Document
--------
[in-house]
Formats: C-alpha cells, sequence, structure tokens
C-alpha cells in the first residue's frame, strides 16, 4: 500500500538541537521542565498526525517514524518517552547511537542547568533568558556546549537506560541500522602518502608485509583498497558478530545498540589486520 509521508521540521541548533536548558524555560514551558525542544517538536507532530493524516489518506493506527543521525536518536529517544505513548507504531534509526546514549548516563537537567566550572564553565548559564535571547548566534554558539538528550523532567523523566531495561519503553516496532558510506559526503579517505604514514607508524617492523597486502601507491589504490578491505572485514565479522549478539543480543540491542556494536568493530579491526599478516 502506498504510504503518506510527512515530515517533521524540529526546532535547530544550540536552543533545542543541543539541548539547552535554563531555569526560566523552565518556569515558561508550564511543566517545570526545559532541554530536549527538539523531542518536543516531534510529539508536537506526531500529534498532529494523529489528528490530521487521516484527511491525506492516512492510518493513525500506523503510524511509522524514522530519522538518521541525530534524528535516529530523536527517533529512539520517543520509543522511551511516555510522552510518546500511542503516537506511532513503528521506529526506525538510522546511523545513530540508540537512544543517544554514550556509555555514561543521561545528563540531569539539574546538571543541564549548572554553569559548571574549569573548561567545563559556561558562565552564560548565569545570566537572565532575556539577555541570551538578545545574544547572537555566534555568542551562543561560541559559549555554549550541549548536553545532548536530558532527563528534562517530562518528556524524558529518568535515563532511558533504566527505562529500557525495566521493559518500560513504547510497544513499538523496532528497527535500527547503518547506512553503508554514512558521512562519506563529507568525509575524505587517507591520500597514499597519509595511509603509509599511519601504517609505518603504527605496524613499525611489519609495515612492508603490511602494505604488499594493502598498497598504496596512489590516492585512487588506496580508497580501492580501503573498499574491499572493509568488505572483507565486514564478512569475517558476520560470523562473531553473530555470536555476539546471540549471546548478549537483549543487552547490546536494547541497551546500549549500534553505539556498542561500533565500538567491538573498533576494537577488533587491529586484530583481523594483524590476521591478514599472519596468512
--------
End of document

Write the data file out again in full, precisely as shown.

[in-house]
Formats: C-alpha cells, sequence, structure tokens
C-alpha cells in the first residue's frame, strides 16, 4: 500500500538541537521542565498526525517514524518517552547511537542547568533568558556546549537506560541500522602518502608485509583498497558478530545498540589486520 509521508521540521541548533536548558524555560514551558525542544517538536507532530493524516489518506493506527543521525536518536529517544505513548507504531534509526546514549548516563537537567566550572564553565548559564535571547548566534554558539538528550523532567523523566531495561519503553516496532558510506559526503579517505604514514607508524617492523597486502601507491589504490578491505572485514565479522549478539543480543540491542556494536568493530579491526599478516 502506498504510504503518506510527512515530515517533521524540529526546532535547530544550540536552543533545542543541543539541548539547552535554563531555569526560566523552565518556569515558561508550564511543566517545570526545559532541554530536549527538539523531542518536543516531534510529539508536537506526531500529534498532529494523529489528528490530521487521516484527511491525506492516512492510518493513525500506523503510524511509522524514522530519522538518521541525530534524528535516529530523536527517533529512539520517543520509543522511551511516555510522552510518546500511542503516537506511532513503528521506529526506525538510522546511523545513530540508540537512544543517544554514550556509555555514561543521561545528563540531569539539574546538571543541564549548572554553569559548571574549569573548561567545563559556561558562565552564560548565569545570566537572565532575556539577555541570551538578545545574544547572537555566534555568542551562543561560541559559549555554549550541549548536553545532548536530558532527563528534562517530562518528556524524558529518568535515563532511558533504566527505562529500557525495566521493559518500560513504547510497544513499538523496532528497527535500527547503518547506512553503508554514512558521512562519506563529507568525509575524505587517507591520500597514499597519509595511509603509509599511519601504517609505518603504527605496524613499525611489519609495515612492508603490511602494505604488499594493502598498497598504496596512489590516492585512487588506496580508497580501492580501503573498499574491499572493509568488505572483507565486514564478512569475517558476520560470523562473531553473530555470536555476539546471540549471546548478549537483549543487552547490546536494547541497551546500549549500534553505539556498542561500533565500538567491538573498533576494537577488533587491529586484530583481523594483524590476521591478514599472519596468512